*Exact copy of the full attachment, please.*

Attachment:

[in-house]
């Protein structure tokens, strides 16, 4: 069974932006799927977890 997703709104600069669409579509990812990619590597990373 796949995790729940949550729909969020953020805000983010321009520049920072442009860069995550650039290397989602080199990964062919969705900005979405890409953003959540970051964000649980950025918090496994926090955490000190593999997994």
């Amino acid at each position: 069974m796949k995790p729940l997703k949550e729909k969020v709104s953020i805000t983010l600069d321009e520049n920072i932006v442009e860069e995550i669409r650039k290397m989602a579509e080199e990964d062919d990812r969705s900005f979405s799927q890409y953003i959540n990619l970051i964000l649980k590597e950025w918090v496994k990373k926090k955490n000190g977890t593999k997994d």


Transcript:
[in-house]
């Protein structure tokens, strides 16, 4: 069974932006799927977890 997703709104600069669409579509990812990619590597990373 796949995790729940949550729909969020953020805000983010321009520049920072442009860069995550650039290397989602080199990964062919969705900005979405890409953003959540970051964000649980950025918090496994926090955490000190593999997994």
């Amino acid at each position: 069974m796949k995790p729940l997703k949550e729909k969020v709104s953020i805000t983010l600069d321009e520049n920072i932006v442009e860069e995550i669409r650039k290397m989602a579509e080199e990964d062919d990812r969705s900005f979405s799927q890409y953003i959540n990619l970051i964000l649980k590597e950025w918090v496994k990373k926090k955490n000190g977890t593999k997994d």